Racial Disparities in America’s Judicial System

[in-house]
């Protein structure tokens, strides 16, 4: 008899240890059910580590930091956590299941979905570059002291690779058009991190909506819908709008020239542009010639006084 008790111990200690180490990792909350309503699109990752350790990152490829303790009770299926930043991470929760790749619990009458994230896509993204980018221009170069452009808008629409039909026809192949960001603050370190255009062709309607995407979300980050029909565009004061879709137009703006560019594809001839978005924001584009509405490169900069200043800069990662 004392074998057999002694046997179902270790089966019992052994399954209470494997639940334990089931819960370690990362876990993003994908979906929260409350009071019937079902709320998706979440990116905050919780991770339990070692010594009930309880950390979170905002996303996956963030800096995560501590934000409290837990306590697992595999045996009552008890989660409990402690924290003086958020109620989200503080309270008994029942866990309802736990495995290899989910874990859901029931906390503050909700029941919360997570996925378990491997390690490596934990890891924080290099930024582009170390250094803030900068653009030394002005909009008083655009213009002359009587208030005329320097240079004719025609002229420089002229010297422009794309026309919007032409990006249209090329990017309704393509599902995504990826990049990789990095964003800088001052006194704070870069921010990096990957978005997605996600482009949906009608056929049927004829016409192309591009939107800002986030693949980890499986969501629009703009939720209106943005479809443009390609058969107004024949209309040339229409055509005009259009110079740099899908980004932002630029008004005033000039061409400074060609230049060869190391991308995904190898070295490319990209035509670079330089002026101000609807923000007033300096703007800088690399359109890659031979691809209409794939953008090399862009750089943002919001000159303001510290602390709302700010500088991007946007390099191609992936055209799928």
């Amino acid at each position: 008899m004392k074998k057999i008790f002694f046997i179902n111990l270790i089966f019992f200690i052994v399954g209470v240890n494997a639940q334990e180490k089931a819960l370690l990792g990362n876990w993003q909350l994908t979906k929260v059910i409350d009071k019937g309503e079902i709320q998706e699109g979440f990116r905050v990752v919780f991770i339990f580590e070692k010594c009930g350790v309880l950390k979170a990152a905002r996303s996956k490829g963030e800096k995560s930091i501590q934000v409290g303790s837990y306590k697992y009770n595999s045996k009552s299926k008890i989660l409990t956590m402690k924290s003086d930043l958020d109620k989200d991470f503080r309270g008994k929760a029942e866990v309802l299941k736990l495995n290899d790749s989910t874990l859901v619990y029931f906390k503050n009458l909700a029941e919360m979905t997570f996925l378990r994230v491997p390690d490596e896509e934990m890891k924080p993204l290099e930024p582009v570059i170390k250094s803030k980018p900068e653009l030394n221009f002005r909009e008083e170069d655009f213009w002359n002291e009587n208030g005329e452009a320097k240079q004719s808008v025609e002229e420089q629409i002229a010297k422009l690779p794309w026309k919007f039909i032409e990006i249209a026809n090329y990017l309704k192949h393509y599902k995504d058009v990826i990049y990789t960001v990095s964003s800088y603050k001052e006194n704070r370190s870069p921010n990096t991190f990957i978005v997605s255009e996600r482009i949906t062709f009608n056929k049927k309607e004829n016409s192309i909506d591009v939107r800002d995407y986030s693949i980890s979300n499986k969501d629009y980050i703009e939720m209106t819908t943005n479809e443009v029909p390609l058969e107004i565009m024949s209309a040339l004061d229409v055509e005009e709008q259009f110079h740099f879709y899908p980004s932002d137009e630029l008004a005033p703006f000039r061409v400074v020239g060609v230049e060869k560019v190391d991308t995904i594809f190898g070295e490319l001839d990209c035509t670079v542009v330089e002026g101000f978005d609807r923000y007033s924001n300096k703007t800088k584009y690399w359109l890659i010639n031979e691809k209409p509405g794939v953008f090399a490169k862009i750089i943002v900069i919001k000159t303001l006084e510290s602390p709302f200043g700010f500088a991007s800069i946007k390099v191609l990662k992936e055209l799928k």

The mandatory imprisonment policies written for the judicial system are creating disparity of minority inmate population primarily due to non-violent drug crimes and the unjust mandatory minimum sentencing laws. America’s prisons are the most populated in the world, and they are disproportionately populated by minorities due to the set of mandatory imprisonment policies set in place. Over the past five decades, the disparity between races has widened dramatically according to the National Center on Institutions. In the 1950’s, blacks and Hispanics were the minorities in the prison system, whereas today whites are. Is this due to poverty? I’m sure poverty plays a big role in most cases. Robert Woodson Jr., president of the National Center for Neighborhood Enterprise said the reason young men engage in criminal activity is not just for money, it is to make a name for themselves, to have some expression of worth, even if the expression is self-destructive. Crack cocaine hit the streets in the early 1980’s, infesting the lower income areas. It’s a cheap drug compared to cocaine and easier to come by than some of the higher priced drugs. Is this considered racial disparity? The Sentencing Project in 2007 states that two-thirds of the regular crack users are white and Latino, 82 percent of defendants sentenced in federal court for crack offences are African-American. Criminologist William Chambliss suggest that blacks are more frequently viewed as suspects, pulled over and targeted by raids. I think racial profiling involving law enforcement plays a bigger role in the disparities than people give them credit for. It begins with law enforcement, and ends with the judicial system. In a survey conducted in Volusia County Florida involving traffic stops, it showed 70 percent of those stopped were black or Hispanic according to a Georgetown University Law Professor David Cole. Thus showing how we have accumulated a disparity in America’s prison system. Racial disparity in the judicial system exists when the proportion of a racial or ethnic group within the control of the system is greater than the proportion of such groups in the general population as defined by The Sentencing Project. The incarceration rate in state or federal prison or jail for black men was 4,789 per 100,000, for Hispanic men 1,862 per 100,000, and white men 736 per 100,000 (Sabol, William 2006). Black men comprised 41 percent of the more than 2 million men in custody midyear of 2006, according to The US Department of Justice. As a result of the war on drugs thousands of non-violent drug offenders, most of them black or Hispanic, received mandatory minimum prison sentences for possession of small quantities of illegal drugs. “Police look for crimes in the ghetto, and that’s where they find them” (Chambliss, William). In turn, this caused an even bigger problem of over population in the correctional institutions. “Approximately 80% of the prison overcrowding from 1985 to 1995 is a direct result of the mandatory minimum sentencing policy of the get tough on crime movement” (Drug policy alliance network, 2010) . A non-violent drug crime can carry a minimum mandatory sentencing of fifteen years, whereas a case of leaving the scene of an accident involving a death carries a maximum of five years. If argued by an attorney the drug case can be reduced to a five year minimum mandatory, and the accident involving a death can be reduced to thirty months with no minimum mandatory. These two cases are cases I know of personally. State of Florida verses Fabian Rivera, 2012. Fabian is a family friend, he received a five year mandatory sentence for selling $600.00 worth of cocaine to an undercover police officer. Later to find out he was set up by a high school friend. State of Florida verses Andrew Cleaver, 2012. Andrew was driving under the influence of alcohol when he lost control of his vehicle, killing a friend of...
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